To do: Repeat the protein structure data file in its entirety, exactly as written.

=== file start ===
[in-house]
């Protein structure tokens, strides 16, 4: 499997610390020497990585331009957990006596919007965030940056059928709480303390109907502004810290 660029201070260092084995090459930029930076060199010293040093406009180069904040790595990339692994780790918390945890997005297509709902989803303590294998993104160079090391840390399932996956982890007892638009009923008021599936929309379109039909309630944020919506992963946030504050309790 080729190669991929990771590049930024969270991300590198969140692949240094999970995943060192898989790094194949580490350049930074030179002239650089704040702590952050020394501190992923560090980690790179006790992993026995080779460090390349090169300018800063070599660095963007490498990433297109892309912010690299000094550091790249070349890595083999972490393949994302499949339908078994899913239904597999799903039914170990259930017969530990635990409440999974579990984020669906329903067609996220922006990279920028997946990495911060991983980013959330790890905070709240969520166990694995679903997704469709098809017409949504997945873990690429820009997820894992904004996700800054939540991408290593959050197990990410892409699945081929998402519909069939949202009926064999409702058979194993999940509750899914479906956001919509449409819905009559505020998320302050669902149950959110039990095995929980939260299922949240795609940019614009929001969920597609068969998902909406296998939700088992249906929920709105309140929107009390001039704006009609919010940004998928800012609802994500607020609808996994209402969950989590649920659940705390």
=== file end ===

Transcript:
[in-house]
């Protein structure tokens, strides 16, 4: 499997610390020497990585331009957990006596919007965030940056059928709480303390109907502004810290 660029201070260092084995090459930029930076060199010293040093406009180069904040790595990339692994780790918390945890997005297509709902989803303590294998993104160079090391840390399932996956982890007892638009009923008021599936929309379109039909309630944020919506992963946030504050309790 080729190669991929990771590049930024969270991300590198969140692949240094999970995943060192898989790094194949580490350049930074030179002239650089704040702590952050020394501190992923560090980690790179006790992993026995080779460090390349090169300018800063070599660095963007490498990433297109892309912010690299000094550091790249070349890595083999972490393949994302499949339908078994899913239904597999799903039914170990259930017969530990635990409440999974579990984020669906329903067609996220922006990279920028997946990495911060991983980013959330790890905070709240969520166990694995679903997704469709098809017409949504997945873990690429820009997820894992904004996700800054939540991408290593959050197990990410892409699945081929998402519909069939949202009926064999409702058979194993999940509750899914479906956001919509449409819905009559505020998320302050669902149950959110039990095995929980939260299922949240795609940019614009929001969920597609068969998902909406296998939700088992249906929920709105309140929107009390001039704006009609919010940004998928800012609802994500607020609808996994209402969950989590649920659940705390």